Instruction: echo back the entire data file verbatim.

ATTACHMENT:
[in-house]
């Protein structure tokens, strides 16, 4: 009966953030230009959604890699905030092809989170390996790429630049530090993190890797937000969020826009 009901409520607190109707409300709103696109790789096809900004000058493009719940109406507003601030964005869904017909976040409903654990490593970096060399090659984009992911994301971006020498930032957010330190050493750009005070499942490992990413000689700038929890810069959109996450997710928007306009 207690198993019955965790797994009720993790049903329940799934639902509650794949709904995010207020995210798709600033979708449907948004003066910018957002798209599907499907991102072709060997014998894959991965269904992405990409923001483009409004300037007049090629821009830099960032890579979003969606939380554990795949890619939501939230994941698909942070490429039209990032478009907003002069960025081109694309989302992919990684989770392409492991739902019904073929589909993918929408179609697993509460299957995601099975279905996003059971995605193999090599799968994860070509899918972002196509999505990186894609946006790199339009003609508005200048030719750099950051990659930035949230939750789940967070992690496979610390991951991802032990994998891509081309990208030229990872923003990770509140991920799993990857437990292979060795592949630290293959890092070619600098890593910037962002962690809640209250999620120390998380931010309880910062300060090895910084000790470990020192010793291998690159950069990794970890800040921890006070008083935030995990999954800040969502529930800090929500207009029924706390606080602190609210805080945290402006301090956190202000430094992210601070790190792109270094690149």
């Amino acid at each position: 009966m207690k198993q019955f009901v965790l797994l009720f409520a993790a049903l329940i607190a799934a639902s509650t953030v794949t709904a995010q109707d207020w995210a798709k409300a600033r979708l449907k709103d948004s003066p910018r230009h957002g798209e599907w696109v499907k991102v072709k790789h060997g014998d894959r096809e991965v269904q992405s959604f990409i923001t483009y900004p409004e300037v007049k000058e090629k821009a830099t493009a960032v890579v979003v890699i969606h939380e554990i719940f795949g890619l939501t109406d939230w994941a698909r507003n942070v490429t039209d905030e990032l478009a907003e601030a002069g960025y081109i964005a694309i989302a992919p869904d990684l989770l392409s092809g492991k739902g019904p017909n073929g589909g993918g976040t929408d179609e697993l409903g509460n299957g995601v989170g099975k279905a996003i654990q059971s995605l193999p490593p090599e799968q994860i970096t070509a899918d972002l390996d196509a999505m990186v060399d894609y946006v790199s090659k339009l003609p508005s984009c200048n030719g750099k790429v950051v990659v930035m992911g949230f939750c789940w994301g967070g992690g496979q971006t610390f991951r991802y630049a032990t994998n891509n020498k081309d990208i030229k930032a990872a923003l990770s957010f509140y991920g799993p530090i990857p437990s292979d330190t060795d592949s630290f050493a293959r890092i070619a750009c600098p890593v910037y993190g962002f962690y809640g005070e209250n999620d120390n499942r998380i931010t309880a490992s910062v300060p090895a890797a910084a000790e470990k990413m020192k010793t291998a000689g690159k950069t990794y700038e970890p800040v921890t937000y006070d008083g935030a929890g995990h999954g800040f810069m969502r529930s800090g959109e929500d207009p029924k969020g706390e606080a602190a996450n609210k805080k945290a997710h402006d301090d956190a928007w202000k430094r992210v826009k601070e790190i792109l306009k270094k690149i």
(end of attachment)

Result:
[in-house]
């Protein structure tokens, strides 16, 4: 009966953030230009959604890699905030092809989170390996790429630049530090993190890797937000969020826009 009901409520607190109707409300709103696109790789096809900004000058493009719940109406507003601030964005869904017909976040409903654990490593970096060399090659984009992911994301971006020498930032957010330190050493750009005070499942490992990413000689700038929890810069959109996450997710928007306009 207690198993019955965790797994009720993790049903329940799934639902509650794949709904995010207020995210798709600033979708449907948004003066910018957002798209599907499907991102072709060997014998894959991965269904992405990409923001483009409004300037007049090629821009830099960032890579979003969606939380554990795949890619939501939230994941698909942070490429039209990032478009907003002069960025081109694309989302992919990684989770392409492991739902019904073929589909993918929408179609697993509460299957995601099975279905996003059971995605193999090599799968994860070509899918972002196509999505990186894609946006790199339009003609508005200048030719750099950051990659930035949230939750789940967070992690496979610390991951991802032990994998891509081309990208030229990872923003990770509140991920799993990857437990292979060795592949630290293959890092070619600098890593910037962002962690809640209250999620120390998380931010309880910062300060090895910084000790470990020192010793291998690159950069990794970890800040921890006070008083935030995990999954800040969502529930800090929500207009029924706390606080602190609210805080945290402006301090956190202000430094992210601070790190792109270094690149």
């Amino acid at each position: 009966m207690k198993q019955f009901v965790l797994l009720f409520a993790a049903l329940i607190a799934a639902s509650t953030v794949t709904a995010q109707d207020w995210a798709k409300a600033r979708l449907k709103d948004s003066p910018r230009h957002g798209e599907w696109v499907k991102v072709k790789h060997g014998d894959r096809e991965v269904q992405s959604f990409i923001t483009y900004p409004e300037v007049k000058e090629k821009a830099t493009a960032v890579v979003v890699i969606h939380e554990i719940f795949g890619l939501t109406d939230w994941a698909r507003n942070v490429t039209d905030e990032l478009a907003e601030a002069g960025y081109i964005a694309i989302a992919p869904d990684l989770l392409s092809g492991k739902g019904p017909n073929g589909g993918g976040t929408d179609e697993l409903g509460n299957g995601v989170g099975k279905a996003i654990q059971s995605l193999p490593p090599e799968q994860i970096t070509a899918d972002l390996d196509a999505m990186v060399d894609y946006v790199s090659k339009l003609p508005s984009c200048n030719g750099k790429v950051v990659v930035m992911g949230f939750c789940w994301g967070g992690g496979q971006t610390f991951r991802y630049a032990t994998n891509n020498k081309d990208i030229k930032a990872a923003l990770s957010f509140y991920g799993p530090i990857p437990s292979d330190t060795d592949s630290f050493a293959r890092i070619a750009c600098p890593v910037y993190g962002f962690y809640g005070e209250n999620d120390n499942r998380i931010t309880a490992s910062v300060p090895a890797a910084a000790e470990k990413m020192k010793t291998a000689g690159k950069t990794y700038e970890p800040v921890t937000y006070d008083g935030a929890g995990h999954g800040f810069m969502r529930s800090g959109e929500d207009p029924k969020g706390e606080a602190a996450n609210k805080k945290a997710h402006d301090d956190a928007w202000k430094r992210v826009k601070e790190i792109l306009k270094k690149i």